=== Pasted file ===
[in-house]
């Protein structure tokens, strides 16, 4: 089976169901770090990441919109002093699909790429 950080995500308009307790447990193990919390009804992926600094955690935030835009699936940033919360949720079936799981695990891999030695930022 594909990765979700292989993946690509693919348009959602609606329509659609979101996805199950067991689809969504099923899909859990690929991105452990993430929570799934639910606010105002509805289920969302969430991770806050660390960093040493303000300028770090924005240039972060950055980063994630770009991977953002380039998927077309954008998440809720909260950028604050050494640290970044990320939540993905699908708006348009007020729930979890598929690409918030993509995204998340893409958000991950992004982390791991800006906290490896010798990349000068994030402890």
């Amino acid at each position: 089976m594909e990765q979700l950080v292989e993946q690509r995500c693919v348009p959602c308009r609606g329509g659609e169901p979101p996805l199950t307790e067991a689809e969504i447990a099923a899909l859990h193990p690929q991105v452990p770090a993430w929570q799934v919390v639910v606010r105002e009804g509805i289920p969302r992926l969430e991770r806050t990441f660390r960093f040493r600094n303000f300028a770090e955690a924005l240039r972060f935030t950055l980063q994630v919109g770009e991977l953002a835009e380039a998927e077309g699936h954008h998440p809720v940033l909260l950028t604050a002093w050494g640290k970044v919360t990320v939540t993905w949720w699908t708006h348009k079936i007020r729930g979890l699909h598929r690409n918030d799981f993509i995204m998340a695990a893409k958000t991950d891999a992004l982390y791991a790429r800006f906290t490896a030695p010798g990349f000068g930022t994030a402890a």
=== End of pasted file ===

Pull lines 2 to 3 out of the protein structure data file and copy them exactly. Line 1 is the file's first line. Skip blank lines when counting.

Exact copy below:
């Protein structure tokens, strides 16, 4: 089976169901770090990441919109002093699909790429 950080995500308009307790447990193990919390009804992926600094955690935030835009699936940033919360949720079936799981695990891999030695930022 594909990765979700292989993946690509693919348009959602609606329509659609979101996805199950067991689809969504099923899909859990690929991105452990993430929570799934639910606010105002509805289920969302969430991770806050660390960093040493303000300028770090924005240039972060950055980063994630770009991977953002380039998927077309954008998440809720909260950028604050050494640290970044990320939540993905699908708006348009007020729930979890598929690409918030993509995204998340893409958000991950992004982390791991800006906290490896010798990349000068994030402890």
């Amino acid at each position: 089976m594909e990765q979700l950080v292989e993946q690509r995500c693919v348009p959602c308009r609606g329509g659609e169901p979101p996805l199950t307790e067991a689809e969504i447990a099923a899909l859990h193990p690929q991105v452990p770090a993430w929570q799934v919390v639910v606010r105002e009804g509805i289920p969302r992926l969430e991770r806050t990441f660390r960093f040493r600094n303000f300028a770090e955690a924005l240039r972060f935030t950055l980063q994630v919109g770009e991977l953002a835009e380039a998927e077309g699936h954008h998440p809720v940033l909260l950028t604050a002093w050494g640290k970044v919360t990320v939540t993905w949720w699908t708006h348009k079936i007020r729930g979890l699909h598929r690409n918030d799981f993509i995204m998340a695990a893409k958000t991950d891999a992004l982390y791991a790429r800006f906290t490896a030695p010798g990349f000068g930022t994030a402890a």